The power of tea
You can’t beat iced tea when it comes to liquid relief from the Texas heat. And on a chilly winter day, a nice, hot cup of tea warms you up. But there’s more to tea than its thirst quenching and comforting abilities—it can actually be just what the doctor ordered.
As it turns out, tea contains substances that have been linked to a lower risk for diabetes, heart disease, cancer, and other health problems, including high blood pressure and cholesterol. Antioxidant and anti-inflammatory substances called polyphenols may be responsible. Research shows they help regulate blood sugar (glucose), and reduce elevated oxidant levels that can cause harm, such as attacking artery walls and contributing to cardiovascular disease.
What’s in Your Cup?
We call many things infused in hot water tea, but technically tea is only made from the leaves and buds of an evergreen plant indigenous to China and India called Camellia sinensis.
All genuine teas—white, green, oolong, black, and pu’er—according to TheTeaSpot.com and other sources, are made from the leaves of the same species of Camellia sinensis. The differences among tea types develops during processing and oxidation, which begins after the leaf has been plucked from the plant. Generally speaking, the more processed the tea leaves, the less polyphenol content.
White tea is minimally processed and not oxidized. It retains natural antioxidants, but does not develop as much flavor, color, or caffeine. Sweet or flowery flavors are characteristic.
Green tea has a minimal amount of oxidation, halted by pan-frying (Chinese) or steaming (Japanese) steps. The additional processing brings out more flavor, and allows for caffeine to develop. Characteristic flavors are grassy and earthy, with some sweet notes.
Oolong is partially fermented. Often, an additional shaking/bruising step releases additional flavors. The combination of bruising and partial fermentation give many oolongs distinct flowery and earthy flavors. Darker oolongs may have buttery or smoky tastes to them. It has somewhat more caffeine and less antioxidants than green tea.
Black tea is fully fermented, which causes the formation of caffeine and tannins. It generally has the most robust flavor and highest level of caffeine, but the least antioxidants. Black tea forms the basis for flavored teas, like chai and many of the iced tea blends we love.
Pu’er tea is made from fermented and aged leaves. Considered a black tea, its leaves are pressed into cakes.
Tisanes and herbal infusions contain blends of dried herbs, fruits, spices, and flowers, and are steeped like teas, but do not contain tea leaves. Varieties include ginger, ginseng, hibiscus, jasmine, rosehip, mint, rooibos (red tea), chamomile, and echinacea.
Tempted to grab a soda? Choose tea instead. Fresh brewed, unadulterated tea is 100 percent natural, fat-free, calorie-free, gluten-free, sugar-free, and preservative-free. Incorporate it into a healthy diet of whole grains, fish, fruits, and vegetables, and less red and processed meat.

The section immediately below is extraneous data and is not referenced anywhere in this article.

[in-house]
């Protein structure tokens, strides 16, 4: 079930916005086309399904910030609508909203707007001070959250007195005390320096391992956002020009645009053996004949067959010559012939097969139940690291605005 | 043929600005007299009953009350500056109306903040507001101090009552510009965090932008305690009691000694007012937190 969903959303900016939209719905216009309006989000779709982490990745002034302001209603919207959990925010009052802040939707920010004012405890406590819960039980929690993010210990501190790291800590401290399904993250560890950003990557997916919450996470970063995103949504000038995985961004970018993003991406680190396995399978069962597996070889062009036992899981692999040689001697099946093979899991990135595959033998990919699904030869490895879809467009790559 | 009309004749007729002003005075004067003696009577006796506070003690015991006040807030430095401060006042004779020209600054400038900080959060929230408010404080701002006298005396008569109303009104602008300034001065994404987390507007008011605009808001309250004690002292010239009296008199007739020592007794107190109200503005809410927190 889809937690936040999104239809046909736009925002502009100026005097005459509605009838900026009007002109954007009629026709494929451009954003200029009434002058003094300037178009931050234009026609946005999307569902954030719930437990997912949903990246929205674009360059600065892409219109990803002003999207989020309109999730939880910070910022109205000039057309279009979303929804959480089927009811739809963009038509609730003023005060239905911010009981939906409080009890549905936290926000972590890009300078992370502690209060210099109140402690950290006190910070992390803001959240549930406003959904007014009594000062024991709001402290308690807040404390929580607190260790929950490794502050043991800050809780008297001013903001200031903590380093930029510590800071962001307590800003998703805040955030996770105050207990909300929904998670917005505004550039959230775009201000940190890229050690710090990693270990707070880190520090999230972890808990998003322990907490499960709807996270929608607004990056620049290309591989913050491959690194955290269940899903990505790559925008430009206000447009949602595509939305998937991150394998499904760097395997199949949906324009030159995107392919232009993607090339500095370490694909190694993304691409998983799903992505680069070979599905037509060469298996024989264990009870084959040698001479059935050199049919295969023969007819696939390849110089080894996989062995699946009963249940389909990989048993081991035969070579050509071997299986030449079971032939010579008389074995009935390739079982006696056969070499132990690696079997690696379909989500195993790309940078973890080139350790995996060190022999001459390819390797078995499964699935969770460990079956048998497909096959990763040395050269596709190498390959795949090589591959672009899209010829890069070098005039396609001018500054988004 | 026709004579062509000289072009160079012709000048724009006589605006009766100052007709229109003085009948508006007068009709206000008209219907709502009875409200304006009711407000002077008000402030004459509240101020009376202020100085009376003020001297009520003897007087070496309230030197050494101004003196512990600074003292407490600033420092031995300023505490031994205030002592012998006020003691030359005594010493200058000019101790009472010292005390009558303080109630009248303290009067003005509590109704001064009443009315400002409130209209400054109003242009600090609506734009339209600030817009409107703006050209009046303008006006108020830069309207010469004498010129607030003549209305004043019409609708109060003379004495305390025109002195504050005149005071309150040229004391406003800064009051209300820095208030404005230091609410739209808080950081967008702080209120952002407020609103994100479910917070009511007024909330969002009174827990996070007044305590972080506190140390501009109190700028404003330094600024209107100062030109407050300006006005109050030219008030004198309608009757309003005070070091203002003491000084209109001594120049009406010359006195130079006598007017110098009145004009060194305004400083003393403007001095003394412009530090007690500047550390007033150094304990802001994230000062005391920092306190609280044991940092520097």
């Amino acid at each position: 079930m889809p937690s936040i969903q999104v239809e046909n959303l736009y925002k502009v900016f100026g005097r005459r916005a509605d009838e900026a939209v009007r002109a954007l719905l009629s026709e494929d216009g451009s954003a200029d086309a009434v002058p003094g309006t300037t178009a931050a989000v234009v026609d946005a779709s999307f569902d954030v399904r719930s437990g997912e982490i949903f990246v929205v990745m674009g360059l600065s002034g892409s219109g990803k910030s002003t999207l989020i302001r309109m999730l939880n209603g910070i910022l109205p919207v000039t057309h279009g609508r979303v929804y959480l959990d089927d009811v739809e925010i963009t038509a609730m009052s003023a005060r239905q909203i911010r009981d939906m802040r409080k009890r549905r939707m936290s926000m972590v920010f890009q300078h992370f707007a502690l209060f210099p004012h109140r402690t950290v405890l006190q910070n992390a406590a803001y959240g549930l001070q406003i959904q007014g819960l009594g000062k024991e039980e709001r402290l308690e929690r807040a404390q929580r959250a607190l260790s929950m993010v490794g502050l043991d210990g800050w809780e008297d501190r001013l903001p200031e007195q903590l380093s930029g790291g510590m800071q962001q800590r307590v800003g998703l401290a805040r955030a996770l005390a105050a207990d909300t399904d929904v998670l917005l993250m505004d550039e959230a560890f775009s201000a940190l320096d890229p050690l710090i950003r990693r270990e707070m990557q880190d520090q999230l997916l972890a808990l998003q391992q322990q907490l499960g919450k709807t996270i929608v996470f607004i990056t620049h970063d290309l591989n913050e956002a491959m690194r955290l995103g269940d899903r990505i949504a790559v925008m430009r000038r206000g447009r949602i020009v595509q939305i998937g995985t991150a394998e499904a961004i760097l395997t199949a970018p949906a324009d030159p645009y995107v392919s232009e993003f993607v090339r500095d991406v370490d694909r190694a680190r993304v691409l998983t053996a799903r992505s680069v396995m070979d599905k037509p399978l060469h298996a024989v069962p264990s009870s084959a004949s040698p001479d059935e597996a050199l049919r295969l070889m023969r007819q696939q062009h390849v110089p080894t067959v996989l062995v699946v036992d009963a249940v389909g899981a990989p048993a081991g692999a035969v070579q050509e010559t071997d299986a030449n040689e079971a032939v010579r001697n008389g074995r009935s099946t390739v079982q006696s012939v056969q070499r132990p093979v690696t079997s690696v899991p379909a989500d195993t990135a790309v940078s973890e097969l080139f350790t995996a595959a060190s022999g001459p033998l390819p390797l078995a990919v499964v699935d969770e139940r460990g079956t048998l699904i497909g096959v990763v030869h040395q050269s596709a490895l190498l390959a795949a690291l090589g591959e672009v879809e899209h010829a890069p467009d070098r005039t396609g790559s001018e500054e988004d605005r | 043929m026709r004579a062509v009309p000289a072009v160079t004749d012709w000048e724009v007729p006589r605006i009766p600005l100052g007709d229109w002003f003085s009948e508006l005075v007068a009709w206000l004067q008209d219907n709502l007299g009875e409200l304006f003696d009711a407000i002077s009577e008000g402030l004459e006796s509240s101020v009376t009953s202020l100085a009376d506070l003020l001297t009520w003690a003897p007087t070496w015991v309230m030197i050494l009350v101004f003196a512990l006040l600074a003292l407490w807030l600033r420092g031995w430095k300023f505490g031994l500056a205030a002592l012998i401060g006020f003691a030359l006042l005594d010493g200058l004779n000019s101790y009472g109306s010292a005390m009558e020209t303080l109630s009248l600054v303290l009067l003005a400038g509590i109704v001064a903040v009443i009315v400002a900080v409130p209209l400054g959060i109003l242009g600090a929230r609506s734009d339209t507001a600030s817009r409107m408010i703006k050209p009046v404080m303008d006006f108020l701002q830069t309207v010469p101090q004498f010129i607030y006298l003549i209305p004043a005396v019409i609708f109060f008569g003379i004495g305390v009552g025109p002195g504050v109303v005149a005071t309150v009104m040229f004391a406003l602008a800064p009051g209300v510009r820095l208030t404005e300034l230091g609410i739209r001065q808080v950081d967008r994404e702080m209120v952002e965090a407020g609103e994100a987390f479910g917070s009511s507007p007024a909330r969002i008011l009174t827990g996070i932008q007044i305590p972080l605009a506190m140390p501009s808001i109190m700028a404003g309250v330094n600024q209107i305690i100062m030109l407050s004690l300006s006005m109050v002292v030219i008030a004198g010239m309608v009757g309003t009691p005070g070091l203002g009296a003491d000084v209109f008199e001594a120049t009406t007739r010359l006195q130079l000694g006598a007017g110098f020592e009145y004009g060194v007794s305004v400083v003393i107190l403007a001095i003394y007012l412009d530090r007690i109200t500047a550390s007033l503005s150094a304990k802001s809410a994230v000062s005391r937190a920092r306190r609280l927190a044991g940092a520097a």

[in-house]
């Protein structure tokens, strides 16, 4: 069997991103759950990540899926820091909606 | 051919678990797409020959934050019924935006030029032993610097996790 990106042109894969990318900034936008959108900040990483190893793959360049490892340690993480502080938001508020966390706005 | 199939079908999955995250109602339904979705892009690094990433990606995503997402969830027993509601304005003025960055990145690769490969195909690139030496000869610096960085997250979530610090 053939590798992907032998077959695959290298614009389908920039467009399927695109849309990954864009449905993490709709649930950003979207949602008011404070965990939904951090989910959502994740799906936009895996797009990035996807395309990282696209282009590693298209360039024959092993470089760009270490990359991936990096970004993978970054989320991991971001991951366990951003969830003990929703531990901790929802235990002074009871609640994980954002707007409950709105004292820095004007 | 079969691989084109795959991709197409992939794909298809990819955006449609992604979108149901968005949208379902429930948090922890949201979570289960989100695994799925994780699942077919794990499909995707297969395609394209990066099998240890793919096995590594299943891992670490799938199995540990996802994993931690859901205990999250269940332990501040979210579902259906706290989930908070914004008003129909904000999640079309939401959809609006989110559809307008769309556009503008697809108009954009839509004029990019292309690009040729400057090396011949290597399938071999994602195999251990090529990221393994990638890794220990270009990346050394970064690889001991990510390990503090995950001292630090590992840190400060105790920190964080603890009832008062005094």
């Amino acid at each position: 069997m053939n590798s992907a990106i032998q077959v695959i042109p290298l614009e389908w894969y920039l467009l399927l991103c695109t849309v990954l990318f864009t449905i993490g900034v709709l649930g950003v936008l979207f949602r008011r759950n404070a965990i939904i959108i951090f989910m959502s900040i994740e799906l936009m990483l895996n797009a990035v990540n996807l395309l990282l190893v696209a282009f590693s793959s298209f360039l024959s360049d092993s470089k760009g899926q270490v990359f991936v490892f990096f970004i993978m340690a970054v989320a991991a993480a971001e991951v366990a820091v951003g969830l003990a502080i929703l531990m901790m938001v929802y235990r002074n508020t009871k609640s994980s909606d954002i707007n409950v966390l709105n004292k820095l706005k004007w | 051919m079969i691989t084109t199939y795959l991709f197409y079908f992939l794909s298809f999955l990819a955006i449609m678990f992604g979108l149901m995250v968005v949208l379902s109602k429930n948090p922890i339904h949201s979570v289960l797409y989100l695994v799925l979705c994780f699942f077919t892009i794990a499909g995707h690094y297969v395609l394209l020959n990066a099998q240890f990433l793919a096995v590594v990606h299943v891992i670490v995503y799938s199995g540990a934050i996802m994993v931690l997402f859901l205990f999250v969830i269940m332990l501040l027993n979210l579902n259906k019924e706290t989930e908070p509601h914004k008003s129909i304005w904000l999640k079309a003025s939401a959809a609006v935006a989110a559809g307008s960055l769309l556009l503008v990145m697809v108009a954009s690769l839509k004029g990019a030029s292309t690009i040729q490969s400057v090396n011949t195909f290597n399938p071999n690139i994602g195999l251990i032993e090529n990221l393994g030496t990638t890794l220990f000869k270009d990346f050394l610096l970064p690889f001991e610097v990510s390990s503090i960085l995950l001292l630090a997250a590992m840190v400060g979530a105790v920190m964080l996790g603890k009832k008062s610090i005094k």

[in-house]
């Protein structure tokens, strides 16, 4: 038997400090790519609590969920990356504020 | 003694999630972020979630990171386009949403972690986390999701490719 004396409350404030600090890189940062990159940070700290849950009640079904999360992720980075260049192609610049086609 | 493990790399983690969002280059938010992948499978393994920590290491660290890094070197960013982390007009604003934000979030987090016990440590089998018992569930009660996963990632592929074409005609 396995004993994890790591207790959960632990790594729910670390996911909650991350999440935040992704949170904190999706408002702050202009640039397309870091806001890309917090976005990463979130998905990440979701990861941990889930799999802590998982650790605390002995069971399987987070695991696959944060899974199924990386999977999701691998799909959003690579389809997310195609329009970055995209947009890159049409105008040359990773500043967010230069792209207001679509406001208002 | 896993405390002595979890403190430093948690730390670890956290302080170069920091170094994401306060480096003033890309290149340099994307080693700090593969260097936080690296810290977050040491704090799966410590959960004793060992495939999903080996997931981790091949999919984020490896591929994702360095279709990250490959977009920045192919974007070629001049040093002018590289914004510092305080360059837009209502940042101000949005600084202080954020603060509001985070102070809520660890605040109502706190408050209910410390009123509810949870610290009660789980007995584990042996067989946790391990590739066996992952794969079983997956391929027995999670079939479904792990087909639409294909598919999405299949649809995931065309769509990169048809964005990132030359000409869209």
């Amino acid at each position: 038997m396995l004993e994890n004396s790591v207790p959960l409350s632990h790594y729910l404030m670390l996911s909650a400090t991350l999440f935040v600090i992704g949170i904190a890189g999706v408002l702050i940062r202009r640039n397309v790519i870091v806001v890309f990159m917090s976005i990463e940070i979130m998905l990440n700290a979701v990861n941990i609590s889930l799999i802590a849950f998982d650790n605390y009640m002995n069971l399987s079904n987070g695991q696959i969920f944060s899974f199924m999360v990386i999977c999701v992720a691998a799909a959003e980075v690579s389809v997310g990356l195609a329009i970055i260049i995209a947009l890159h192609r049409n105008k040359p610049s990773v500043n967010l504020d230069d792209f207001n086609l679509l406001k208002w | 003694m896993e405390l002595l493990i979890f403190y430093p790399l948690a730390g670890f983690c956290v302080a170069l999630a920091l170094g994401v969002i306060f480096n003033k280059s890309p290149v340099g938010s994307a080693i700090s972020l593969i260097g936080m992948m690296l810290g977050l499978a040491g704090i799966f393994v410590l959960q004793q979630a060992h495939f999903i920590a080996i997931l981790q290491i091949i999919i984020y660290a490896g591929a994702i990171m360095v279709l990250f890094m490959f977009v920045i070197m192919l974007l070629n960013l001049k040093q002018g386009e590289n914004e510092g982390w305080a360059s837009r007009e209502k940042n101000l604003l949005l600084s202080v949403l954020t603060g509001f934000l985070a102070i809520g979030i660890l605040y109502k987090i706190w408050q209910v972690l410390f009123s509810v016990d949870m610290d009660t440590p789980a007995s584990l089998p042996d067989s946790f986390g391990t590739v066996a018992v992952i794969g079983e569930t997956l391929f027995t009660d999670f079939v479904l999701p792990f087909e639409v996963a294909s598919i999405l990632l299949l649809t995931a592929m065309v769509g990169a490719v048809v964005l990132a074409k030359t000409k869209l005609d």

The Beauty of Blending
Flavorings ranging from flowery to fruity to spicy can be added to any type of tea. For example, a blend of white tea with rose petals, mint, and lavender provides a fascinatingly distinct flavor profile. Spicy masala chai tea—a powerful blend of tea, herbs, and spices—has been cherished around the world for centuries.
Although the ingredients in chai vary, it typically includes black tea, ginger, cardamom, cinnamon, fennel, clove, and black pepper—a blend that can enhance the immune system, fight inflammation, and has antibacterial effects, among other benefits. Ginger is believed to aid digestion, improve circulation, boost the immune system, and reduce inflammation. Cardamom also aids digestion and supports the immune system. Cinnamon may help balance blood sugar and has anti-inflammatory and antibacterial effects. Fennel provides vitamin C, potassium, and fiber. Clove can have analgesic (pain relieving) and antibacterial properties. And new research shows that black pepper may affect our metabolism by influencing fat storage, thus helping prevent fat accumulation.
Mad About Matcha
Chances are you’ve noticed matcha green tea at your local market, or on tea menus in trendy cafés. Matcha literally means “powdered tea,” so with matcha, you’re drinking the actual leaves—versus an infusion—which have been finely powdered and made into a solution. Matcha tea is the nutritional equivalent of about 10 cups of regularly brewed green tea, has over 100 times more antioxidants, and around three times as much caffeine as a cup of steeped green tea.
Look for pure, organic, high-quality matcha, and enjoy it in moderation. Be wary of cheap matcha—it can be a red flag for a poor quality product.
- Tea is the world’s second most popular beverage, after water. Nearly three million tons are produced annually, worldwide.
- Tea is a great no-calorie alternative to diet sodas chock full of chemicals, with many options for flavor and versatility. Have it hot or cold, and add flavor with lemon, a cinnamon stick, or some ginger.
- Make a refreshing mint iced tea mojito by crushing some fresh mint leaves into your pitcher of chilled black tea.
- Iced tea originated in 1904 at the St. Louis World’s Fair. A tea merchant planned to provide free hot tea samples, but the weather was hot, so he didn’t have many takers. He dumped ice into the hot brewed tea to promote sales, and it was a big hit.
Most herbal infusions and teas are safe to drink, but the FDA has issued warnings about so-called dieter’s teas that contain senna, aloe, buckthorn, and other plant-derived laxatives. The FDA also cautions against taking certain supplements, including infusions that include ingredients such as comfrey, ephedra, willow bark, germander, lobelia, and chaparral. Always check with your physician before you consume herbal supplements in any form.
By Annette Brooks